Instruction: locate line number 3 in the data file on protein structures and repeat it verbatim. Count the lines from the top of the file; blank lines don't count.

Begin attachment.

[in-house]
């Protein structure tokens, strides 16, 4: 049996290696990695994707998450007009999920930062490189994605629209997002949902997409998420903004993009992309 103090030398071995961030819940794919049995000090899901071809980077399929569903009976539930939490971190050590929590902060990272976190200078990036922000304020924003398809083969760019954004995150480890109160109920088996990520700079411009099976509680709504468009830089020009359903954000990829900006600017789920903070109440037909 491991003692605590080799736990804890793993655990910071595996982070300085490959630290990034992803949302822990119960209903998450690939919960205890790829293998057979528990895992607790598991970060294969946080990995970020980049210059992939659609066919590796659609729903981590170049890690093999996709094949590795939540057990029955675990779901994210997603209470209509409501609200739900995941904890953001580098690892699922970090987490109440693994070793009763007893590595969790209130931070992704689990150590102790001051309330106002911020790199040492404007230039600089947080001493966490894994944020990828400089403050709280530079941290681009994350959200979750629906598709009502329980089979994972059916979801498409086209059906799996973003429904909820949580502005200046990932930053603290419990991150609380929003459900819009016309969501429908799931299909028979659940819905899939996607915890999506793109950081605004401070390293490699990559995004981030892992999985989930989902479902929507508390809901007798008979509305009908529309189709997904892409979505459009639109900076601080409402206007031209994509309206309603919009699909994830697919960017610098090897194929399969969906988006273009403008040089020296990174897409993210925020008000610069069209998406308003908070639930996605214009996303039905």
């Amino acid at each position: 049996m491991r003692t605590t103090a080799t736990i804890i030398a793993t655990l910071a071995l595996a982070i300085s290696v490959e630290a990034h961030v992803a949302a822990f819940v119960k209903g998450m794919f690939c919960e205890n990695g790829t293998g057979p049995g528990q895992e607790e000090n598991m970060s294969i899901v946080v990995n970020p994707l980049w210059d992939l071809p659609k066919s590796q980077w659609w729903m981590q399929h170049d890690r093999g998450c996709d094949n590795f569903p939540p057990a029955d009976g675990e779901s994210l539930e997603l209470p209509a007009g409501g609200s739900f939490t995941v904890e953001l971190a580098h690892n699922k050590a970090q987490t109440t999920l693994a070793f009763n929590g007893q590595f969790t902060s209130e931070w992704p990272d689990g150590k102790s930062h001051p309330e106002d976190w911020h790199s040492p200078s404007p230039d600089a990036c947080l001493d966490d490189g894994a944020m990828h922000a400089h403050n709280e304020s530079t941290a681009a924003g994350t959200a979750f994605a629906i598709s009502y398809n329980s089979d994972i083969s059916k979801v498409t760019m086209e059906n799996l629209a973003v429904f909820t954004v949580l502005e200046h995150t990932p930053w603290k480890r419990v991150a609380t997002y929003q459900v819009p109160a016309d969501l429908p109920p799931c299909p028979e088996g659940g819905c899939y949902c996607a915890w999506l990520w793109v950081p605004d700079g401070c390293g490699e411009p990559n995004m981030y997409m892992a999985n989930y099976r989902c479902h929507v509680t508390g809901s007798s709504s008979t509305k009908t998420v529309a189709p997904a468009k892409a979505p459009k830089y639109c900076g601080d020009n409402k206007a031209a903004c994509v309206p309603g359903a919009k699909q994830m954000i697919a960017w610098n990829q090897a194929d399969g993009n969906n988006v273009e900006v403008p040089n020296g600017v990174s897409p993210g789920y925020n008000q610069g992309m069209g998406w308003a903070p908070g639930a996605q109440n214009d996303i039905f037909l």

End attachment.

């Amino acid at each position: 049996m491991r003692t605590t103090a080799t736990i804890i030398a793993t655990l910071a071995l595996a982070i300085s290696v490959e630290a990034h961030v992803a949302a822990f819940v119960k209903g998450m794919f690939c919960e205890n990695g790829t293998g057979p049995g528990q895992e607790e000090n598991m970060s294969i899901v946080v990995n970020p994707l980049w210059d992939l071809p659609k066919s590796q980077w659609w729903m981590q399929h170049d890690r093999g998450c996709d094949n590795f569903p939540p057990a029955d009976g675990e779901s994210l539930e997603l209470p209509a007009g409501g609200s739900f939490t995941v904890e953001l971190a580098h690892n699922k050590a970090q987490t109440t999920l693994a070793f009763n929590g007893q590595f969790t902060s209130e931070w992704p990272d689990g150590k102790s930062h001051p309330e106002d976190w911020h790199s040492p200078s404007p230039d600089a990036c947080l001493d966490d490189g894994a944020m990828h922000a400089h403050n709280e304020s530079t941290a681009a924003g994350t959200a979750f994605a629906i598709s009502y398809n329980s089979d994972i083969s059916k979801v498409t760019m086209e059906n799996l629209a973003v429904f909820t954004v949580l502005e200046h995150t990932p930053w603290k480890r419990v991150a609380t997002y929003q459900v819009p109160a016309d969501l429908p109920p799931c299909p028979e088996g659940g819905c899939y949902c996607a915890w999506l990520w793109v950081p605004d700079g401070c390293g490699e411009p990559n995004m981030y997409m892992a999985n989930y099976r989902c479902h929507v509680t508390g809901s007798s709504s008979t509305k009908t998420v529309a189709p997904a468009k892409a979505p459009k830089y639109c900076g601080d020009n409402k206007a031209a903004c994509v309206p309603g359903a919009k699909q994830m954000i697919a960017w610098n990829q090897a194929d399969g993009n969906n988006v273009e900006v403008p040089n020296g600017v990174s897409p993210g789920y925020n008000q610069g992309m069209g998406w308003a903070p908070g639930a996605q109440n214009d996303i039905f037909l």